UPDATE: Reds general manager Walt Jocketty told John Fay of the Cincinnati Enquirer that he hasn’t spoken with Rolen’s agents in the last couple of days, but he didn’t rule out the possibility that the veteran third baseman could return to Cincinnati for another season.
“I think there’s a chance we get something worked out,” he said. “We’re talking about the details — how much opportunity is there.”
11:19 AM: Scott Rolen still hasn’t decided whether to retire or return for an 18th season, but it sounds like he’s now leaning toward playing again.
For most of the offseason John Fay of the Cincinnati Enquirer has speculated that Rolen was more likely to call it quits, but today Fay writes: “I’m hearing now that Rolen wants to play.”
And because the Reds have repeatedly said they’d welcome Rolen back Fay guesses that the holdup “may be money” because the team is up against its payroll limit already.
Rolen presumably realizes he’d be a part-time player coming off a sub par season, so even though he’s made huge salaries for most of his career it’s hard to imagine him holding out for a ton now. And if he is, it’s possible that the Dodgers would be his best fit anyway.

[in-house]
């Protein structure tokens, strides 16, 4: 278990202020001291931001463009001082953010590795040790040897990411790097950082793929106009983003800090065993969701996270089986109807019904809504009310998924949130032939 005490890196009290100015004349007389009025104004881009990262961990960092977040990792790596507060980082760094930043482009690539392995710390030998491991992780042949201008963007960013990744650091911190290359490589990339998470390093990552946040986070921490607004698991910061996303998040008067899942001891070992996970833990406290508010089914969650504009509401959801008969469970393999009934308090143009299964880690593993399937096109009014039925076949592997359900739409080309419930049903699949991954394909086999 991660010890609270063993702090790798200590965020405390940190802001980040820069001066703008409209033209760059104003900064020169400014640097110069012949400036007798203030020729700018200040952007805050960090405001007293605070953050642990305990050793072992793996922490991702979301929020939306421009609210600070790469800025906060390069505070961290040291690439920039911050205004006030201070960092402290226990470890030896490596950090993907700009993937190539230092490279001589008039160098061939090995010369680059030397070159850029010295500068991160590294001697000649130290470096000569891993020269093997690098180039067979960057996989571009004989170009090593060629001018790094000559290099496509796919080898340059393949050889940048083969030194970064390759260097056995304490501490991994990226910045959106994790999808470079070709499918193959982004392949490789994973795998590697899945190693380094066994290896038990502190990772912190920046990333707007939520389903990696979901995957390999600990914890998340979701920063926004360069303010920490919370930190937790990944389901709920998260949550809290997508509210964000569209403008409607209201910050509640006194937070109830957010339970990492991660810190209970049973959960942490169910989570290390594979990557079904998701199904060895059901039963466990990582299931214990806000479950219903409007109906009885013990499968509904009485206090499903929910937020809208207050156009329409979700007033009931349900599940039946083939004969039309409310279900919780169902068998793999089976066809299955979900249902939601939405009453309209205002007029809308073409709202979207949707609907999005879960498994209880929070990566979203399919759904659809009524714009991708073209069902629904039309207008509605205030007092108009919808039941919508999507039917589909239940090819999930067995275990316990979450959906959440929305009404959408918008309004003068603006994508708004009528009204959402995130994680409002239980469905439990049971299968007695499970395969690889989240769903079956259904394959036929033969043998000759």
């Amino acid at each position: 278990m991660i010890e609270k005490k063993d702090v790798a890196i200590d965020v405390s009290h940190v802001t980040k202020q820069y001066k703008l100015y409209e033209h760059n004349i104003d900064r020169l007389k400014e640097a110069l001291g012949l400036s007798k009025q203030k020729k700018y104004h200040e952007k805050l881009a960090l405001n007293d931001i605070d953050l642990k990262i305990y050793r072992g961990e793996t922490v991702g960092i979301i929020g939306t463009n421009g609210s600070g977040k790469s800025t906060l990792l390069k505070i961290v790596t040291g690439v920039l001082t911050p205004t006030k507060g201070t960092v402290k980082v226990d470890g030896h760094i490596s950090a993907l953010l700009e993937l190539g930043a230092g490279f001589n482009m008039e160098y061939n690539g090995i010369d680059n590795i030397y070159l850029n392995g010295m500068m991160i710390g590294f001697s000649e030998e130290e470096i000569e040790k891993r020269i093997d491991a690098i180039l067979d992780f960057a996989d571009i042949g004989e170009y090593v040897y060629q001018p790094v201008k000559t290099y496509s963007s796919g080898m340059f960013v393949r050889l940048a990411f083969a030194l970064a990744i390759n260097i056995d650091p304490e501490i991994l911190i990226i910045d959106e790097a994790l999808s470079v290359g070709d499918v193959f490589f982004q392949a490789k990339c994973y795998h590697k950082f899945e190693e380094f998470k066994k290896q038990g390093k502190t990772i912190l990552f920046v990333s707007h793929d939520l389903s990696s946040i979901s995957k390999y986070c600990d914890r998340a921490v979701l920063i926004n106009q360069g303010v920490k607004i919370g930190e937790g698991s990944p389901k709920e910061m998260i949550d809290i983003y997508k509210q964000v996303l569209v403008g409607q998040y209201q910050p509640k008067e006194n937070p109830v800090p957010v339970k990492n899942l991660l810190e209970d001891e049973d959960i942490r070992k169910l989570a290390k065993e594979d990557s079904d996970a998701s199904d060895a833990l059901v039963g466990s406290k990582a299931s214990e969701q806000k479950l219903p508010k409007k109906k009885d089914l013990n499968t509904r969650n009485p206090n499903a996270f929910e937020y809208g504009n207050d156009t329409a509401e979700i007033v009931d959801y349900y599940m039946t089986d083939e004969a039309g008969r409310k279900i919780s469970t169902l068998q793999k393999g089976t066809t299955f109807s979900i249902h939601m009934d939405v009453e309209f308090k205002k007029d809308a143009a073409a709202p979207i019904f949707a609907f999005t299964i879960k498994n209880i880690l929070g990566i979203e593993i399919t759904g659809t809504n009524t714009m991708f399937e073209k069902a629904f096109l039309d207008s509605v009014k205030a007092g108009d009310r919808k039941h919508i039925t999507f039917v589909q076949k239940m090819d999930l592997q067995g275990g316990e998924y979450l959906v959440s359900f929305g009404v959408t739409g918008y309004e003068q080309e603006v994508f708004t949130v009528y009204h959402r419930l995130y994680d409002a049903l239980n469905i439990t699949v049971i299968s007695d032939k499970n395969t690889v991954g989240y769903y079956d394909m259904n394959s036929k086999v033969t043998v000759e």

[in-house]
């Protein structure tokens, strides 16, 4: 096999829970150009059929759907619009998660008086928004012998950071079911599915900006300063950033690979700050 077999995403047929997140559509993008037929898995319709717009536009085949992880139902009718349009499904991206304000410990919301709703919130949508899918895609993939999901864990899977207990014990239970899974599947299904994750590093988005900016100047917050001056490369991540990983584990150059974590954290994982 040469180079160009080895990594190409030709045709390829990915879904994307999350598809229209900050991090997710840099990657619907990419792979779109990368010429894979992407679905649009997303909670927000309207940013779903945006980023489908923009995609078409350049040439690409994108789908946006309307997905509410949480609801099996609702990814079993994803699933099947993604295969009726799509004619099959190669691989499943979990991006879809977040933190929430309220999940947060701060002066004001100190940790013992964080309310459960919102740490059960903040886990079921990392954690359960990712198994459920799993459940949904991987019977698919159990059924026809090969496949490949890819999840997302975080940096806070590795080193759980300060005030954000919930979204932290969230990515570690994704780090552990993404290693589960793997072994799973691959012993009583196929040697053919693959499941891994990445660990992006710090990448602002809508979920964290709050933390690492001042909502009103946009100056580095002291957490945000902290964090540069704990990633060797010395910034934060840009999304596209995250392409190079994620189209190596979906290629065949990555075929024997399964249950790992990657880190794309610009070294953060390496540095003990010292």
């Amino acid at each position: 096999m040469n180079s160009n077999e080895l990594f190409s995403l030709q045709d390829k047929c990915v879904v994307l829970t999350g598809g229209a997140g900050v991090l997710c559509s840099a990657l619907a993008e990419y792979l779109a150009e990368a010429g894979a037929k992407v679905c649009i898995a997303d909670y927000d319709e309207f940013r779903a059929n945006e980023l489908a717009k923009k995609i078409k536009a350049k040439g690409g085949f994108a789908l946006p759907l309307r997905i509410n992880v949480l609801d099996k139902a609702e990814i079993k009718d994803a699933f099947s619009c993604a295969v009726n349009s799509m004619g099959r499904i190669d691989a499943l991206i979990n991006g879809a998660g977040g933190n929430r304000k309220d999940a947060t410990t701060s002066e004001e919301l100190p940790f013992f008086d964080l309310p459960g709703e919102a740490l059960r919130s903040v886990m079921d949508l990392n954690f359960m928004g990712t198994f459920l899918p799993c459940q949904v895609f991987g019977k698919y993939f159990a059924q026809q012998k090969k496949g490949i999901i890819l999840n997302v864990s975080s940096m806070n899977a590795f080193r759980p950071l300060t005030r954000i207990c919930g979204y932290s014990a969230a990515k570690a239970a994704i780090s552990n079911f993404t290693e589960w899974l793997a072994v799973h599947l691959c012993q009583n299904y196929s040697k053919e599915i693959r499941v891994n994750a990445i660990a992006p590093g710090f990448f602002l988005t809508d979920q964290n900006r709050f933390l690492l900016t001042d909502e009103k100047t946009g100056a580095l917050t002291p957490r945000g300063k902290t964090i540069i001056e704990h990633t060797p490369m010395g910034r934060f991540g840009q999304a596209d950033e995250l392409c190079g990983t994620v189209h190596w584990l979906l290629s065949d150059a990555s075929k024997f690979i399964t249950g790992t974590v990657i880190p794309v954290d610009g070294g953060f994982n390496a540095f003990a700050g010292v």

Oft-injured pitcher Josh Johnson is retiring from baseball, ESPN’s Jerry Crasnick is reporting.
Johnson, 32, hasn’t pitched in the majors since 2013. The right-hander underwent his third Tommy John surgery in September 2015 but wasn’t able to bounce back.
Johnson spent most of his career with the Marlins, but also pitched for the Blue Jays in the big leagues, as well as the Padres in the minors. He retires with a career 3.40 ERA, 915 strikeouts across 998 innings in the majors, and two All-Star nominations. Johnson led the National League with a 2.30 ERA in 2010, finishing fifth in NL Cy Young Award balloting. One wonders what he could have accomplished if he was able to stay healthy.
The Angels are nearing a multi-year deal with free agent third baseman Luis Valbuena, Jeff Fletcher of the Orange County Register reports. It’s believed to be a two-year contract with a third-year option.
Valbuena, 31, hit .260/.357/.459 with 13 home runs and 40 RBI in 342 plate appearances in 2016. He missed most of the second half with a hamstring injury, for which he underwent surgery in late August.
Valbuena has played a majority of his career at third base, but also has extensive experience at second base and has racked up innings at first base and shortstop as well. He won’t play every day for the Angels, as Yunel Escobar lays claim to third base and C.J. Cron first base, but he will give them flexibility and a left-handed bat off the bench.